Sunday, April 22, 2012

IBM and its New 800 Km Range Lithium-Air Battery

Electric vehicles are cursed by ludicrously expensive, short-range batteries, which sour new owners on the technology all too quickly. The EV and hybrid automobile industries cannot survive for long, if they cannot even attract old owners back for new designs and models.

But what if a company -- perhaps IBM -- were to invent and produce a reasonably priced battery that provided a 500 mile range per charge? How would that change the equation?
Most fully charged lithium ion car batteries today will take an electric vehicle only 160 kilometers before petering out. (Nissan says its all-electric Leaf has a range of about 175 kilometers.) Plug-in electric vehicles such as the Chevy Volt have an even more limited range of up to 80 kilometers before its gas-powered motor must kick in.

...Researchers predict a new type of lithium battery under development could give an electric car enough juice to travel a whopping 800 kilometers before it needs to be plugged in again—about 10 times the energy that today's lithium ion batteries supply. It is a tantalizing prospect—a lighter, longer-lasting, air-breathing power source for the next generation of vehicles—if only someone could build a working model. Several roadblocks stand between these lithium–air batteries and the open road, however, primarily in finding electrodes and electrolytes that are stable enough for rechargeable battery chemistry.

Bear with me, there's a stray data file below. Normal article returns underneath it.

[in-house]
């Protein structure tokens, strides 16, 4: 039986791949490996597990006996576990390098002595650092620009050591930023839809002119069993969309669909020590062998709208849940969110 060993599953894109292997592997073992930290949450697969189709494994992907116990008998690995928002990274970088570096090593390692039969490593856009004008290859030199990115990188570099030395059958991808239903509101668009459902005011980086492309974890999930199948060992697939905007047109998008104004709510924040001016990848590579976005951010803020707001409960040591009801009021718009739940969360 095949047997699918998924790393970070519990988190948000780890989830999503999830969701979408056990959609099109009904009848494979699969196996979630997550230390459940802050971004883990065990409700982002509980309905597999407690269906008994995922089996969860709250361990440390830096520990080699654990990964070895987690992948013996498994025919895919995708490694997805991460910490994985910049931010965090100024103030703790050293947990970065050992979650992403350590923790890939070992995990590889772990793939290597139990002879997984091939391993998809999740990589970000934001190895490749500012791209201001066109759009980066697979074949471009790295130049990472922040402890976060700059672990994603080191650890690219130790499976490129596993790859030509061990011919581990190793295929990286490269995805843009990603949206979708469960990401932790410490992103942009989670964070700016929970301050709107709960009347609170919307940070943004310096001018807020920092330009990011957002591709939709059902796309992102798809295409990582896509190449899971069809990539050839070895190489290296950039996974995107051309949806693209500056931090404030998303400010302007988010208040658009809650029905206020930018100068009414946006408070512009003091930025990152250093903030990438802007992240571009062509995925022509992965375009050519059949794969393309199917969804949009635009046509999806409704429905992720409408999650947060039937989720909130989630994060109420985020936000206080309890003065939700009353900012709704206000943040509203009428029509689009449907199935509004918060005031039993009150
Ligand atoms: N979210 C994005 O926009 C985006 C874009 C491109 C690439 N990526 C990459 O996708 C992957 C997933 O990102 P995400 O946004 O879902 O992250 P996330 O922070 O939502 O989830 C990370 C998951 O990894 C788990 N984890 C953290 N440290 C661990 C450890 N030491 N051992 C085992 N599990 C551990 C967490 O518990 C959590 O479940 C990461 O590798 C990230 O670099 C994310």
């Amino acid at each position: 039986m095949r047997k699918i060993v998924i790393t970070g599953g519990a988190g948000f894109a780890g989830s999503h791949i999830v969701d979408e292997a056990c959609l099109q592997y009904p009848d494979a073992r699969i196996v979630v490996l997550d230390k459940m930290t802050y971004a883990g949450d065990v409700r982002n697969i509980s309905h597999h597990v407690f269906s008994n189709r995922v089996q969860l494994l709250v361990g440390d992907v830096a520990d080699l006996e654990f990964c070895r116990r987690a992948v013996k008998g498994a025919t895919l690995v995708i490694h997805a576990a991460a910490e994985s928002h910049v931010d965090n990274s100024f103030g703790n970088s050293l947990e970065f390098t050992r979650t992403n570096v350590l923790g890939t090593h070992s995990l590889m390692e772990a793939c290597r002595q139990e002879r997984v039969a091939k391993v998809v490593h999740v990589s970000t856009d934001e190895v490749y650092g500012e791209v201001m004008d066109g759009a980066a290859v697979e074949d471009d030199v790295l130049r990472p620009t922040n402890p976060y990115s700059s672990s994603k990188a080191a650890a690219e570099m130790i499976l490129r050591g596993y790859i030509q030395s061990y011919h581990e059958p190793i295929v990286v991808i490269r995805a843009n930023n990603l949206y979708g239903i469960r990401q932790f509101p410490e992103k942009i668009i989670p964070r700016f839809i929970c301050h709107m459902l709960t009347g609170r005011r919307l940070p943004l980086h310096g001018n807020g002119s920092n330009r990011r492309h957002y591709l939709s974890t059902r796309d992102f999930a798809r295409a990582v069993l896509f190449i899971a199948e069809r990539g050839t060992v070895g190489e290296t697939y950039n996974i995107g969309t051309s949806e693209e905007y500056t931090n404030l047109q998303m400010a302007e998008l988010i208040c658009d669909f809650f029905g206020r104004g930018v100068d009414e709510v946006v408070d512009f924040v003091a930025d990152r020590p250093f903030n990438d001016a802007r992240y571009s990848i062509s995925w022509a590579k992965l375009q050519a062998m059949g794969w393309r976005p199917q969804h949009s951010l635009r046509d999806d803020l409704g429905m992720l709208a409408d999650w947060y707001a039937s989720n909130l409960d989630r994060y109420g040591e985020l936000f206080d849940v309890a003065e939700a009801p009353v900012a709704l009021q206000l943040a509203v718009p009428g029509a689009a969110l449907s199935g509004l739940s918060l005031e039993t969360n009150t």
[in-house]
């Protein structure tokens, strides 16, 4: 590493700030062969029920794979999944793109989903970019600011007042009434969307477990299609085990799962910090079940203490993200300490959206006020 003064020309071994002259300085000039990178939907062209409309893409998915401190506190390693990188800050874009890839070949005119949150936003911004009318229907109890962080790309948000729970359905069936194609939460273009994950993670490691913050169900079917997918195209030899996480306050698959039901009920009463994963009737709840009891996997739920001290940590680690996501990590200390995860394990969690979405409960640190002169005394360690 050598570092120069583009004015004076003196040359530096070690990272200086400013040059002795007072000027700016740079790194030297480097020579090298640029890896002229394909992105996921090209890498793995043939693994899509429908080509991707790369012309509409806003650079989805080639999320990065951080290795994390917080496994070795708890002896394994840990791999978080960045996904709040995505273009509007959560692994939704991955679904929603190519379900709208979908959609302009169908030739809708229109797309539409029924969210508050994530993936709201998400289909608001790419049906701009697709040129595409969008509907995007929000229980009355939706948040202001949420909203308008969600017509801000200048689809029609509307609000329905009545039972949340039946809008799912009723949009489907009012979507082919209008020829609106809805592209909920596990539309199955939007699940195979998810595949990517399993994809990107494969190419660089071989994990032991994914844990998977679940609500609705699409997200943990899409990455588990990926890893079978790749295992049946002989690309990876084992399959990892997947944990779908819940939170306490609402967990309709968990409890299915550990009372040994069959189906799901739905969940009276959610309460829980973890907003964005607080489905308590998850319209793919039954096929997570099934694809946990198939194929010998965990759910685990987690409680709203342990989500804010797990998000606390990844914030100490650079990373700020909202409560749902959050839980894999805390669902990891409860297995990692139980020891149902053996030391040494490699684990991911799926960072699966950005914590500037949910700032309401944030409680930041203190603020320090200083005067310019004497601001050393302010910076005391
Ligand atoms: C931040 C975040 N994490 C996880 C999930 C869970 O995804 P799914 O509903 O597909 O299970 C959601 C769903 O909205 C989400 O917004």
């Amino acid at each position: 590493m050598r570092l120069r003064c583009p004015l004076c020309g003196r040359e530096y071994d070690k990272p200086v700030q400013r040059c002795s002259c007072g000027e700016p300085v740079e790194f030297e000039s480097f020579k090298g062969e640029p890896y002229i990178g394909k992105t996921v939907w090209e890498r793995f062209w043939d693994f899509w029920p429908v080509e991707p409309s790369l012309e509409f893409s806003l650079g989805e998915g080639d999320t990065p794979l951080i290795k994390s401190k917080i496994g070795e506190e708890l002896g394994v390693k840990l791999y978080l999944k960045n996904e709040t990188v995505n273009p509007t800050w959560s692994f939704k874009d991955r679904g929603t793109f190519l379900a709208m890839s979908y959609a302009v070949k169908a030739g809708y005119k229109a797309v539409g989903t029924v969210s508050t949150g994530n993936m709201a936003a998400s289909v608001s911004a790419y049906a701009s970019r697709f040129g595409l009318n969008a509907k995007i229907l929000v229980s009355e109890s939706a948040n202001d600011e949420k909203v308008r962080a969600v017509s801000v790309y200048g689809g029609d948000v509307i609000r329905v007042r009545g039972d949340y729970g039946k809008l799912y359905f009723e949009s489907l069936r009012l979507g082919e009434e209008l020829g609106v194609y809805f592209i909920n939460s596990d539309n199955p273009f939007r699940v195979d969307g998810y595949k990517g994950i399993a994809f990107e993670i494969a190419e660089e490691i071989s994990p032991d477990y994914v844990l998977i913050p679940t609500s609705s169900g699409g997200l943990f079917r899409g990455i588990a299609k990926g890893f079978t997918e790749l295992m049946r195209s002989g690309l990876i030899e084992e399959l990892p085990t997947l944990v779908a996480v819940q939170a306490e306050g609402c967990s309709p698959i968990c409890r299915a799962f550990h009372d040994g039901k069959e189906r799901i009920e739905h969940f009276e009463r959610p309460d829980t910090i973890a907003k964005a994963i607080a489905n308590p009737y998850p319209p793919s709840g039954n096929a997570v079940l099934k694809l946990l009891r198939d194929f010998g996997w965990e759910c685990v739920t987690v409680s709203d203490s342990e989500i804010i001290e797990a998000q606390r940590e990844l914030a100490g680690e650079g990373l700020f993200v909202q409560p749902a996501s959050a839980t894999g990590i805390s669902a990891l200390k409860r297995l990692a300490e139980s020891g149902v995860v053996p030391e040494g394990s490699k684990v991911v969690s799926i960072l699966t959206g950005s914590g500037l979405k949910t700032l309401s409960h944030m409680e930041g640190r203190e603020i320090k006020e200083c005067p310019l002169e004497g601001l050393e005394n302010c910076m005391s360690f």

IBM plans to take lithium–air batteries out of neutral by building a working prototype by the end of next year. The company announced Friday it has stepped up development efforts by adding two Japanese technology firms—chemical manufacturer Asahi Kasei Corp. and electrolyte maker Central Glass—to the IBM Battery 500 Project, a coalition IBM established in 2009 to accelerate the switch from gas to electric-powered vehicles among carmakers and their customers.

...the lithium–air batteries might be ready for production by 2020 at the earliest, "if we don't find any show-stopping technology along the way." [Winfried Wilcke] adds: "The only thing I'm certain of is that it won't happen this decade." _SciAm
Well, it was a thought. But it is just as important to understand development timeframes when they are stretched out, as when they are compressed or accelerated.

EVs and hybrids are not magic carpets, sent from an alternate Persia to rescue us from hydrocarbon fueled vehicles. It takes time to overturn infrastructures based upon $trillions of investment, development, and production base.

Fortunately, there are many decades worth of oil remaining, and centuries worth of liquid fuels from CTL, GTL, BTL, KTL, and GHTL [gas hydrates to liquids]. If you throw in the cheap and abundant industrial process heat from new generations of safer, cleaner, scalable nuclear reactors, we are not likely to run out of liquid fuels for combustion engines for a very long time.

Peak oil religionists are good at sitting around in circles, droning their liturgical repeats, centered upon a dark and constricting future. The rest of us have work to do.



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